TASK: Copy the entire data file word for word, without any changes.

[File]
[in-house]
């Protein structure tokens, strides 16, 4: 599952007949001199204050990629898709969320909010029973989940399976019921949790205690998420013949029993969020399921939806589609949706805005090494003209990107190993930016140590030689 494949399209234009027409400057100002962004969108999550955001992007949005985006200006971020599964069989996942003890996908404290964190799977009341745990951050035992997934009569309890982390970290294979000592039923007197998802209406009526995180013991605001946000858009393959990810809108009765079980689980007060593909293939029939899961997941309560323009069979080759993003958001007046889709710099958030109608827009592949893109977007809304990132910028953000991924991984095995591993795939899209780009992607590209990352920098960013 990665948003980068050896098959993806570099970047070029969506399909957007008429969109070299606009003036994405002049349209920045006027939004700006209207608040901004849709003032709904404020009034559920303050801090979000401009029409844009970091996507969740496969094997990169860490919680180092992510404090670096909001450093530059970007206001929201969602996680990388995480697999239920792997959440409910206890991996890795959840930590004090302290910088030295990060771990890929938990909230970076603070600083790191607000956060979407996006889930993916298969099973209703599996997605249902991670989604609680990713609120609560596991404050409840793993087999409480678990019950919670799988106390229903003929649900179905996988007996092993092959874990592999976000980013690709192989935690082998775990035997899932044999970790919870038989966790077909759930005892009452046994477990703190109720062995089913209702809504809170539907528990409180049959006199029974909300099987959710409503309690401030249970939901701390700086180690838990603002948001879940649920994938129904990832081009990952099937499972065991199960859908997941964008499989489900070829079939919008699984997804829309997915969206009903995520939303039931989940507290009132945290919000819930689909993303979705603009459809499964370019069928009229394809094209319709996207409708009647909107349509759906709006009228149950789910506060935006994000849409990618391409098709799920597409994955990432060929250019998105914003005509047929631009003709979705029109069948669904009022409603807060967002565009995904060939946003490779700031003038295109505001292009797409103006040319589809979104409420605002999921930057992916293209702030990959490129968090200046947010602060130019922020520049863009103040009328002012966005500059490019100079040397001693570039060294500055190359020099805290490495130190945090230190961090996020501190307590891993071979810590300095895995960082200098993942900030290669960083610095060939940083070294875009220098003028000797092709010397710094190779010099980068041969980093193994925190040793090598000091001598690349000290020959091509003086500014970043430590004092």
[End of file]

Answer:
[in-house]
């Protein structure tokens, strides 16, 4: 599952007949001199204050990629898709969320909010029973989940399976019921949790205690998420013949029993969020399921939806589609949706805005090494003209990107190993930016140590030689 494949399209234009027409400057100002962004969108999550955001992007949005985006200006971020599964069989996942003890996908404290964190799977009341745990951050035992997934009569309890982390970290294979000592039923007197998802209406009526995180013991605001946000858009393959990810809108009765079980689980007060593909293939029939899961997941309560323009069979080759993003958001007046889709710099958030109608827009592949893109977007809304990132910028953000991924991984095995591993795939899209780009992607590209990352920098960013 990665948003980068050896098959993806570099970047070029969506399909957007008429969109070299606009003036994405002049349209920045006027939004700006209207608040901004849709003032709904404020009034559920303050801090979000401009029409844009970091996507969740496969094997990169860490919680180092992510404090670096909001450093530059970007206001929201969602996680990388995480697999239920792997959440409910206890991996890795959840930590004090302290910088030295990060771990890929938990909230970076603070600083790191607000956060979407996006889930993916298969099973209703599996997605249902991670989604609680990713609120609560596991404050409840793993087999409480678990019950919670799988106390229903003929649900179905996988007996092993092959874990592999976000980013690709192989935690082998775990035997899932044999970790919870038989966790077909759930005892009452046994477990703190109720062995089913209702809504809170539907528990409180049959006199029974909300099987959710409503309690401030249970939901701390700086180690838990603002948001879940649920994938129904990832081009990952099937499972065991199960859908997941964008499989489900070829079939919008699984997804829309997915969206009903995520939303039931989940507290009132945290919000819930689909993303979705603009459809499964370019069928009229394809094209319709996207409708009647909107349509759906709006009228149950789910506060935006994000849409990618391409098709799920597409994955990432060929250019998105914003005509047929631009003709979705029109069948669904009022409603807060967002565009995904060939946003490779700031003038295109505001292009797409103006040319589809979104409420605002999921930057992916293209702030990959490129968090200046947010602060130019922020520049863009103040009328002012966005500059490019100079040397001693570039060294500055190359020099805290490495130190945090230190961090996020501190307590891993071979810590300095895995960082200098993942900030290669960083610095060939940083070294875009220098003028000797092709010397710094190779010099980068041969980093193994925190040793090598000091001598690349000290020959091509003086500014970043430590004092």